Jonathan Edwards Under Renovation, Calhoun Next on the List

Architects are finalizing plans to renovate Calhoun College during the 2008–2009 academic year.

Yale College leads the nation in undergraduate education, a distinction that depends as much on what happens outside the classroom as inside. A rich extra-curriculum, ample opportunity to interact with faculty and classmates, and dormitory facilities that support the way undergraduates live and learn—these are all central elements of the Yale experience.

In June, Jonathan Edwards College (JE) took steps to invigorate this experience as the ninth of Yale’s residential colleges to embark on a yearlong renovation. Its students reported this fall to the swing dorm, where they will live for the duration of the project. The renovation is part of a phased program to upgrade all twelve of the residential colleges.

Calhoun College, the next in line, is slated to close for a top-to-bottom refurbishment in 2008–2009. The New Haven firm of Herbert S. Newman & Partners is the architect for both projects.

Collaborative process involves masters, students

Since 1998, the University has invested more than $500 million in life-cycle upgrades of its colleges, modernizing decades-old buildings and outfitting them for another forty to sixty years of use. Each project has replaced key building systems and reconfigured spaces to meet the changing needs of a diverse student body. To date, the program has renovated Berkeley, Branford, Saybrook, Timothy Dwight, Pierson, Davenport, Trumbull, and Silliman.

“This is an exciting time for our students and for Yale as well,” said Gary Haller, master of Jonathan Edwards College. “Our challenge is to carry on the best of our college traditions, while equipping JE for a new century of undergraduate living.” To accomplish this goal, the architect sought input from the students, dean, and Haller before deciding on what changes to make to the college, originally constructed in 1932.

“We have all been part of the process. This will certainly add to our sense of pride when the renovation is complete,” Haller said.

Calhoun Master Jonathan Holloway is already looking ahead to the rebuilding of his college next year. Completed in 1933, Calhoun was renovated in the 1980s with the support of alumni and friends. These changes sustained the college’s vitality for the past twenty years and will be leveraged forward as the college is fortified for the future. “It is a testament to the University’s commitment to completing a successful renovation that both faculty and students were invited to participate in this process,” Holloway said. “The renovations have allowed us to think about how we can revitalize our college, and even more importantly, brought us closer together as members of the Calhoun College community.”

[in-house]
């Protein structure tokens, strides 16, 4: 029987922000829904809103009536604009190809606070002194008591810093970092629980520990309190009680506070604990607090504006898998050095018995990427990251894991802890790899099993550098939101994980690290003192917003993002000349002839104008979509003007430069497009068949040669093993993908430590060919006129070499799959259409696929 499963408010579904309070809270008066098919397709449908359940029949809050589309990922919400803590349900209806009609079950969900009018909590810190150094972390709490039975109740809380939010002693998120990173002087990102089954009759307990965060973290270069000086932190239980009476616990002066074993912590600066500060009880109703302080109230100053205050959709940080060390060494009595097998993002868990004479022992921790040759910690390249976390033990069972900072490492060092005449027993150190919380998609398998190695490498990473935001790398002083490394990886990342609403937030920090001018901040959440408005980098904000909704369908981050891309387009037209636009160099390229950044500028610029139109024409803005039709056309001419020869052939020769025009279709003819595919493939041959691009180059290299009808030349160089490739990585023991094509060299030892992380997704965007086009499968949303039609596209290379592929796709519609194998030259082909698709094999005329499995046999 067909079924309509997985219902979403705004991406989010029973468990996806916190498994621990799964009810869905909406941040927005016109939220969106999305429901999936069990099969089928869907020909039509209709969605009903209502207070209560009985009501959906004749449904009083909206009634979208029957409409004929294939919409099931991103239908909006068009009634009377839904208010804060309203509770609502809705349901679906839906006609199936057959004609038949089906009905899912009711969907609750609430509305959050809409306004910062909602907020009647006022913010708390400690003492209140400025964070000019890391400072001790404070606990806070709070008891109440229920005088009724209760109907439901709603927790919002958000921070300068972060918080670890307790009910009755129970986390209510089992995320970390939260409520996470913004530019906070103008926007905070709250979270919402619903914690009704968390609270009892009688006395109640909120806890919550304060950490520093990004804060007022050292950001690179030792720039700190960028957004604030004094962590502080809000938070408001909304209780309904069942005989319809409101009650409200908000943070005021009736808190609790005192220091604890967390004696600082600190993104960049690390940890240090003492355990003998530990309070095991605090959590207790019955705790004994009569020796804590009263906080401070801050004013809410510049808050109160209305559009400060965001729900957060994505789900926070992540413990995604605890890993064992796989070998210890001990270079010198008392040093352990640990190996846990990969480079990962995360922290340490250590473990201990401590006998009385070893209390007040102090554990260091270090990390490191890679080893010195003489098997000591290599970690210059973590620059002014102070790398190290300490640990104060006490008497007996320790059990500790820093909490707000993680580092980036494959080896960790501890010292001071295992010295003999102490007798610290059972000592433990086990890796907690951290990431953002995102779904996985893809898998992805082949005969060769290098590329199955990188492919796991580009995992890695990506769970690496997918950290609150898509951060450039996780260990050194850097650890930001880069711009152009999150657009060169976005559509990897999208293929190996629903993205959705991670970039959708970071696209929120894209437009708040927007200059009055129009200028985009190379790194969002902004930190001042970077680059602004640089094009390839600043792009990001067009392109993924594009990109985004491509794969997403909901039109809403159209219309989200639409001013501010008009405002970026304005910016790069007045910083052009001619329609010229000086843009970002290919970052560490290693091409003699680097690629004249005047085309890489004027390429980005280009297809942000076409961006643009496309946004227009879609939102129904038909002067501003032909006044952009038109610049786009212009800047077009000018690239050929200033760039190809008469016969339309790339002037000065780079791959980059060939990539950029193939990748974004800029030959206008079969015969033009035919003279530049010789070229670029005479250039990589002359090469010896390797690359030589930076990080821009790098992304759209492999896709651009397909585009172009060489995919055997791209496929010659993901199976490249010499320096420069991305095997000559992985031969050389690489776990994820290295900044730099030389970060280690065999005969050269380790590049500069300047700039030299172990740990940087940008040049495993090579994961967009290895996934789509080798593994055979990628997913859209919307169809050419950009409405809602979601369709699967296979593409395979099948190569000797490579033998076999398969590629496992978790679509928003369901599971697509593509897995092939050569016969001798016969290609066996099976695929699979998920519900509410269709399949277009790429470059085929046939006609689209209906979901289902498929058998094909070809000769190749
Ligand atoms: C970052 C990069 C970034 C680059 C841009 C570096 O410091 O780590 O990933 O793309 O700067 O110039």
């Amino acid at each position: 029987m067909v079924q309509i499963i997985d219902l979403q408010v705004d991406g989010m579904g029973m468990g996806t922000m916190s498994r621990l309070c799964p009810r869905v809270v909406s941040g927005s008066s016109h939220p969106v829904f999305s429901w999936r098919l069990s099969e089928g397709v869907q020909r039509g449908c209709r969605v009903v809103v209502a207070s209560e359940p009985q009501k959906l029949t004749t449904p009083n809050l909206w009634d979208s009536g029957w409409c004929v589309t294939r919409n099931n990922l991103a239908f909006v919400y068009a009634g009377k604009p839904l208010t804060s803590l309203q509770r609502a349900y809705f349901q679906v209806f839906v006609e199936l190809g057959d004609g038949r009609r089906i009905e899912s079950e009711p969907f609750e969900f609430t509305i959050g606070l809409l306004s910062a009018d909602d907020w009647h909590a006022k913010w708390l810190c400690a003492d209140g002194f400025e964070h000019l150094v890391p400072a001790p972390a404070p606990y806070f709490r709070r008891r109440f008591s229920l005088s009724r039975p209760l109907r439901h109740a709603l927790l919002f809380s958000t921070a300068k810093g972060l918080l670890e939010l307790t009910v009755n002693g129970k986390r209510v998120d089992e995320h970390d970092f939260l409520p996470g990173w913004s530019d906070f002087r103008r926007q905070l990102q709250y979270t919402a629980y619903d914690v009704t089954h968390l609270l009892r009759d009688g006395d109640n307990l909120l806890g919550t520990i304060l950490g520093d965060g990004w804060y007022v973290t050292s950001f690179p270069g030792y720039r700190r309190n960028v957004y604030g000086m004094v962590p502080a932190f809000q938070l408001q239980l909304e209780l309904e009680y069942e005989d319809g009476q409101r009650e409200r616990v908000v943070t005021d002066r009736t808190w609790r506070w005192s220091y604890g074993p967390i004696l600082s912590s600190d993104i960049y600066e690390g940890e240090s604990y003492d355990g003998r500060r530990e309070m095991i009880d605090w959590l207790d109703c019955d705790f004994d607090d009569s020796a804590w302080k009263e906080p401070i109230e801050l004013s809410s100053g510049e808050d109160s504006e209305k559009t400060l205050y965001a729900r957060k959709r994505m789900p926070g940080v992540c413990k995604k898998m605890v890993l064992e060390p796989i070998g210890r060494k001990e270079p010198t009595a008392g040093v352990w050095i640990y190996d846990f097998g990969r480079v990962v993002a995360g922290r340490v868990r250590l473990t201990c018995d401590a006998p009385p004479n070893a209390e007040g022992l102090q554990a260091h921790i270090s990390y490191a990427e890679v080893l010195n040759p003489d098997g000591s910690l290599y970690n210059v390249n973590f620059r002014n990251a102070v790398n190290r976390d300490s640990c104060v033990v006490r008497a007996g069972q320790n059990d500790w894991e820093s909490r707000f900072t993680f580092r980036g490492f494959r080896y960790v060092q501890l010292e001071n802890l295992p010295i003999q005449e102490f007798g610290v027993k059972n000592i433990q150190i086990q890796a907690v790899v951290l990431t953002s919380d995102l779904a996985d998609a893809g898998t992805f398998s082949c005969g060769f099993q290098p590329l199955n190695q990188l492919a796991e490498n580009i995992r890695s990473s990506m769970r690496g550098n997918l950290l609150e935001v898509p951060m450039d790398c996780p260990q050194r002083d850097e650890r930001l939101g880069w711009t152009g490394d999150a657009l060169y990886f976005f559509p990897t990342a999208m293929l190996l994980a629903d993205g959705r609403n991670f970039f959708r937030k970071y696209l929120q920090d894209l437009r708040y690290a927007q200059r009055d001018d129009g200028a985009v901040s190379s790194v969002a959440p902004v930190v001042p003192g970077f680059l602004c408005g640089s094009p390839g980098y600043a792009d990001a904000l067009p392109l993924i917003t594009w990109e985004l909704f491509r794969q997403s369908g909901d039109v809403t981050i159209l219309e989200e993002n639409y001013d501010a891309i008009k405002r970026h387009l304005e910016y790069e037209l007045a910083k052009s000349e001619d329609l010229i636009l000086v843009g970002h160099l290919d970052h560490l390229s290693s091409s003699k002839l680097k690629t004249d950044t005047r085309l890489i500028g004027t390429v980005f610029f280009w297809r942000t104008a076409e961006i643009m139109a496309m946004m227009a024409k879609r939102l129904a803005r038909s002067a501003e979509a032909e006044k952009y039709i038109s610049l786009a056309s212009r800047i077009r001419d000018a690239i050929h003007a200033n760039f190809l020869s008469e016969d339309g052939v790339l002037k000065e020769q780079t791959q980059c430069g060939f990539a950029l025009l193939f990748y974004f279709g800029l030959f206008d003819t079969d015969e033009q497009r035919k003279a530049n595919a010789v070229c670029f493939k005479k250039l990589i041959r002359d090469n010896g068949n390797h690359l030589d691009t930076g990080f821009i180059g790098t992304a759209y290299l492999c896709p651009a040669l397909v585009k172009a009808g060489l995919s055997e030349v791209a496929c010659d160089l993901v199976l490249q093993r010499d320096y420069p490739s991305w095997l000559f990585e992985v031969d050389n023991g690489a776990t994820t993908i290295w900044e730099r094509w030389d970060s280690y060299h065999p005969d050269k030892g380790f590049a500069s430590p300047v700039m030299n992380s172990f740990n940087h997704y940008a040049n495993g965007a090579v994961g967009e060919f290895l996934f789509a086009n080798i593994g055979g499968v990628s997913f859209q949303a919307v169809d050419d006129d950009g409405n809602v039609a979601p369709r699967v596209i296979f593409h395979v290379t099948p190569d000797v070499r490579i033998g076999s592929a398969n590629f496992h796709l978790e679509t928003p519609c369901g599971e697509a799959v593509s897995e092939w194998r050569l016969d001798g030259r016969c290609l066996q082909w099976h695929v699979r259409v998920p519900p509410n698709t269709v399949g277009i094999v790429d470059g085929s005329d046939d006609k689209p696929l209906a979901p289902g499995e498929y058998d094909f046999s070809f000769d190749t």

Renovations bring new life to residential colleges

Far more than dormitories, the residential colleges serve as home to a population of students selected for their breadth of talent and intellectual curiosity. Yale strives to cultivate this curiosity and offers expansive opportunities within the colleges for both academic and extracurricular interests. This mission is foremost in the renovation plans for both Jonathan Edwards and Calhoun.

Renovations will enhance administrative offices for the deans and masters, as well as offices for faculty fellows, reinforcing links between scholarly and residential life. Academic space—libraries, computer rooms, and seminar rooms—will be improved, as will common spaces that encourage a collegial social environment. In both colleges, for example, kitchen operations have been fully moved to the basements, capturing space to enlarge and improve serveries and remove servery equipment from the main dining halls.

Other common areas in both colleges, including bright and comfortable basement facilities, will be reconfigured into dedicated spaces for intensive study, social interaction, and artistic and athletic pursuits. Designed with today’s students and faculty in mind, these rooms will also include infrastructure for computers, new media, and wireless Internet access.

Each renovation emphasizes spaces that reflect the unique interests of the students. When JE re-opens its doors, students will have access to a new dance studio, woodshop, printing press, and art gallery. At Calhoun, activity rooms will feature a digital media center, game/TV room, fitness room, tutor room, art studio, and wireless lounge.

The renovations will also help to meet an ever-present demand for undergraduate performance space. Jonathan Edwards will have a new fifty-seat theater, and Calhoun’s cabaret space will be enlarged and equipped with comfortable café seating, sound system, and theatrical lighting. Bringing together extraordinary undergraduate talent, the cabaret and theater will offer space for performances, open-mic nights, and concerts.

Donors essential to the college experience

Designed to expose students to a variety of different people and experiences, the residential colleges have served as an extension of Yale’s academic life since the 1930s. Now, after more than seventy years of life, the renovations are bringing new energy to the colleges with contemporary features for 21st century living and learning.

Donor support plays a critical role in achieving a new vision for the residential colleges. Moving forward, renovations to Jonathan Edwards and Calhoun will figure prominently as fund raising priorities. To learn about giving opportunities in the colleges, or to review floor plans, please visit the Gift Guide.

(November 1, 2007)

November 1, 2007